Installing the PS2 Exploit
According to Wikipedia: "Installation is accomplished either from a console (modified or with the exploit already installed), a Memory Card reader/writer, a disc swapping technique or through the use of some commercial programs allowing USB flash drive to Memory Card transferences, such as Code Breaker (versions 8 and higher) or Action Replay MAX, by transferring a modified System Settings save file." For more info see Wikipedia.
Code Breaker 8.1 is available at Walmart for under $18 for those in the U.S., but I’ll leave it to you to determine the best method for you. There are several tutorials out on the net. If you need help I can also provide assistance.
Installing SMS The SMS manual available at http://sms.ps2-scene.org/eng/manual.html has a very detailed process of installing the sms.elf application on your PS2. In essence once you get an FTP server on your PS2 you are all set.
Python Code To use the Python script posted below you will need to install the Python package to your system:
apt-get python install (on debian for example)
Here is the code to automate the connection of ps2client to the PS2.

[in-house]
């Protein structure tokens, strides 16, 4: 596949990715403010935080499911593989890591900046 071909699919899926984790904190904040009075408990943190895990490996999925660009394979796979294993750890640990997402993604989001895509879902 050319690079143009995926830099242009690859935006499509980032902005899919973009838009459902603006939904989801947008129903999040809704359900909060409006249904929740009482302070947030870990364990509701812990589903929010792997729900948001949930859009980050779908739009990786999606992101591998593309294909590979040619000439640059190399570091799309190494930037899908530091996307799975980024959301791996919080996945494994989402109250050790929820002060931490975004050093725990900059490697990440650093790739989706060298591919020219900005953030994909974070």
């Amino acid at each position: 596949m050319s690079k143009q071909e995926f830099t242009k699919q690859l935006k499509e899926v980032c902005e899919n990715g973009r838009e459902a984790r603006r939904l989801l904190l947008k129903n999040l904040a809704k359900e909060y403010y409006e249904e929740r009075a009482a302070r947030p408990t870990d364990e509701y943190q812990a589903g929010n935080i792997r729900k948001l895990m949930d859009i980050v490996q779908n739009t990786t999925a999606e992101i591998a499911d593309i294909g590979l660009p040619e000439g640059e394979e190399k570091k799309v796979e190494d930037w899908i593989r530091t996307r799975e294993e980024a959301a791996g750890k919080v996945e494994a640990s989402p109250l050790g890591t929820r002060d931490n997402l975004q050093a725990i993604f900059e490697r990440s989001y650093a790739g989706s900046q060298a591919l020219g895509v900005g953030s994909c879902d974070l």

#! /usr/bin/env python import commands import time import os serverrunning = 0 while 1: # Check for connectivity to PS2 (rc, output) = commands.getstatusoutput("ping -c 3 192.168.0.10") #if the ping returned 0, we can see the PS2 if rc == 0: # If the server isn't running, start it. if serverrunning == 0: serverrunning = 1 # start server app os.system("./ps2client -h 192.168.0.10 listen &") print "server started" # If the server is running and we're no longer connected, close it. else: if serverrunning == 1: serverrunning = 0 # close server app output = commands.getoutput("killall ps2client") print "server closed" time.sleep(10)
There is another application called PS2 Reality Media Player. The most recent version is 1.50 PRO. It uses a JAVA based client on the Kuro Box side called ps2vfs. There was also a commercial product called Qcast Media Player produced by BroadQ available as well, although neither has been updated for a while.